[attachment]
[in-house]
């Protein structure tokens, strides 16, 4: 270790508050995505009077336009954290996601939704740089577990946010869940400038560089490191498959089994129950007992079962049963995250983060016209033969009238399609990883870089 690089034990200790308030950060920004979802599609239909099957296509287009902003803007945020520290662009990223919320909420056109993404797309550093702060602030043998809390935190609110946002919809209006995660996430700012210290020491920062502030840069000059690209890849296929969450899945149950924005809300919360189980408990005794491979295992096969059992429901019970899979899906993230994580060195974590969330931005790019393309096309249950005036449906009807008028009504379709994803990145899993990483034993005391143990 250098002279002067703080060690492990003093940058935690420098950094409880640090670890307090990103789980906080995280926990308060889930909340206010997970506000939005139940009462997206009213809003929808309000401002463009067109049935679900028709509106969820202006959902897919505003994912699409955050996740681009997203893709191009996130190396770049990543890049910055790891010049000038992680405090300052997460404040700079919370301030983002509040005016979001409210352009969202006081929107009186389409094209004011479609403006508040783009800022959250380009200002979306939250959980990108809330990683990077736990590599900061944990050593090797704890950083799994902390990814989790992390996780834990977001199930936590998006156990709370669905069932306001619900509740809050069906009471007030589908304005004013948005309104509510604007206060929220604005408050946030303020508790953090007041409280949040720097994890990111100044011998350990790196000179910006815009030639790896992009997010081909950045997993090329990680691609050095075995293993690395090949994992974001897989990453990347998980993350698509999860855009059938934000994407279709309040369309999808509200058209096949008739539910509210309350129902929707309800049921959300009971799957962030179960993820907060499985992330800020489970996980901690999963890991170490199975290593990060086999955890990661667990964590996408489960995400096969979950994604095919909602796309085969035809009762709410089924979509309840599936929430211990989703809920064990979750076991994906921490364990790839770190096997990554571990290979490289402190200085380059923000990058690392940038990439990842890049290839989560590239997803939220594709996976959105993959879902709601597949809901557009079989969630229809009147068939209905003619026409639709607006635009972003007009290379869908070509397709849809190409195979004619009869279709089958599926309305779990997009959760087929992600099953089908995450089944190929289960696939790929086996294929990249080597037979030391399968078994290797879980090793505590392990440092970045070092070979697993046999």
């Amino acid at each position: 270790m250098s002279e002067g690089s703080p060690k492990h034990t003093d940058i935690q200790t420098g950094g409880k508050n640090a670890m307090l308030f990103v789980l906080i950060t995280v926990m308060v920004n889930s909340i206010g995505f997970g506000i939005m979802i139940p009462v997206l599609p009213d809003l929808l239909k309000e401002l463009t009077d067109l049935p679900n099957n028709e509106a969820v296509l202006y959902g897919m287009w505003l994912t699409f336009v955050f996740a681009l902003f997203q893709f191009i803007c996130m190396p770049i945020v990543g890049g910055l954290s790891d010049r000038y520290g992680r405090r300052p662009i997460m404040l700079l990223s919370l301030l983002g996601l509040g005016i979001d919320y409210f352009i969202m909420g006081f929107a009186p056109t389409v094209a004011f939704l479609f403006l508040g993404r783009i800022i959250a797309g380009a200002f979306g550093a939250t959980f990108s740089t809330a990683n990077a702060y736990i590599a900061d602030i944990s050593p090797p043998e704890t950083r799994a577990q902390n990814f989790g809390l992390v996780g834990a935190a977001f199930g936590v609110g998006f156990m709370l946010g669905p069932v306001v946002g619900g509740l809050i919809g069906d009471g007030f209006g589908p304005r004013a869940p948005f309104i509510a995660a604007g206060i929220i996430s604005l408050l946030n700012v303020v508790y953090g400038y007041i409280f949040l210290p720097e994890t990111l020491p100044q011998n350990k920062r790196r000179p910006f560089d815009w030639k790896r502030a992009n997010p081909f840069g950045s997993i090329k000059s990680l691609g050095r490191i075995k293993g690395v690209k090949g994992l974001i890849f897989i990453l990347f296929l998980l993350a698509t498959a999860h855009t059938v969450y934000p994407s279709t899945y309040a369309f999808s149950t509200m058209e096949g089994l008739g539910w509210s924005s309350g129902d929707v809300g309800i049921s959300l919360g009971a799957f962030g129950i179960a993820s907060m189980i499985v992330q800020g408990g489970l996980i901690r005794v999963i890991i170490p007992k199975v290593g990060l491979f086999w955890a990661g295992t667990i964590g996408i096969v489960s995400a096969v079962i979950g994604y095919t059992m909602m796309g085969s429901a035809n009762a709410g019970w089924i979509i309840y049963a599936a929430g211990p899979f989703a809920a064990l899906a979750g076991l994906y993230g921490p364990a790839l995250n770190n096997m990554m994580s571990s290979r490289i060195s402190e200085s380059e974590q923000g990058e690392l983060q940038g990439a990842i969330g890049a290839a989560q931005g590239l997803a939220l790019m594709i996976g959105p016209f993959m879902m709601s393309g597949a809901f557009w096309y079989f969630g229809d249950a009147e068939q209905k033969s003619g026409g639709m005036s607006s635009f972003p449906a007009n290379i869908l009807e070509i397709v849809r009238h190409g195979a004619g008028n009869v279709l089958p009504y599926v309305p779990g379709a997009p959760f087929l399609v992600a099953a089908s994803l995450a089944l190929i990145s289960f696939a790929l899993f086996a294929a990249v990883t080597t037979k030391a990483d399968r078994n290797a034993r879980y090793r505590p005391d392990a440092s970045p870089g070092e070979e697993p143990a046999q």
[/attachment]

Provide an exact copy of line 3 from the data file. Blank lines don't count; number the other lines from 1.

């Amino acid at each position: 270790m250098s002279e002067g690089s703080p060690k492990h034990t003093d940058i935690q200790t420098g950094g409880k508050n640090a670890m307090l308030f990103v789980l906080i950060t995280v926990m308060v920004n889930s909340i206010g995505f997970g506000i939005m979802i139940p009462v997206l599609p009213d809003l929808l239909k309000e401002l463009t009077d067109l049935p679900n099957n028709e509106a969820v296509l202006y959902g897919m287009w505003l994912t699409f336009v955050f996740a681009l902003f997203q893709f191009i803007c996130m190396p770049i945020v990543g890049g910055l954290s790891d010049r000038y520290g992680r405090r300052p662009i997460m404040l700079l990223s919370l301030l983002g996601l509040g005016i979001d919320y409210f352009i969202m909420g006081f929107a009186p056109t389409v094209a004011f939704l479609f403006l508040g993404r783009i800022i959250a797309g380009a200002f979306g550093a939250t959980f990108s740089t809330a990683n990077a702060y736990i590599a900061d602030i944990s050593p090797p043998e704890t950083r799994a577990q902390n990814f989790g809390l992390v996780g834990a935190a977001f199930g936590v609110g998006f156990m709370l946010g669905p069932v306001v946002g619900g509740l809050i919809g069906d009471g007030f209006g589908p304005r004013a869940p948005f309104i509510a995660a604007g206060i929220i996430s604005l408050l946030n700012v303020v508790y953090g400038y007041i409280f949040l210290p720097e994890t990111l020491p100044q011998n350990k920062r790196r000179p910006f560089d815009w030639k790896r502030a992009n997010p081909f840069g950045s997993i090329k000059s990680l691609g050095r490191i075995k293993g690395v690209k090949g994992l974001i890849f897989i990453l990347f296929l998980l993350a698509t498959a999860h855009t059938v969450y934000p994407s279709t899945y309040a369309f999808s149950t509200m058209e096949g089994l008739g539910w509210s924005s309350g129902d929707v809300g309800i049921s959300l919360g009971a799957f962030g129950i179960a993820s907060m189980i499985v992330q800020g408990g489970l996980i901690r005794v999963i890991i170490p007992k199975v290593g990060l491979f086999w955890a990661g295992t667990i964590g996408i096969v489960s995400a096969v079962i979950g994604y095919t059992m909602m796309g085969s429901a035809n009762a709410g019970w089924i979509i309840y049963a599936a929430g211990p899979f989703a809920a064990l899906a979750g076991l994906y993230g921490p364990a790839l995250n770190n096997m990554m994580s571990s290979r490289i060195s402190e200085s380059e974590q923000g990058e690392l983060q940038g990439a990842i969330g890049a290839a989560q931005g590239l997803a939220l790019m594709i996976g959105p016209f993959m879902m709601s393309g597949a809901f557009w096309y079989f969630g229809d249950a009147e068939q209905k033969s003619g026409g639709m005036s607006s635009f972003p449906a007009n290379i869908l009807e070509i397709v849809r009238h190409g195979a004619g008028n009869v279709l089958p009504y599926v309305p779990g379709a997009p959760f087929l399609v992600a099953a089908s994803l995450a089944l190929i990145s289960f696939a790929l899993f086996a294929a990249v990883t080597t037979k030391a990483d399968r078994n290797a034993r879980y090793r505590p005391d392990a440092s970045p870089g070092e070979e697993p143990a046999q």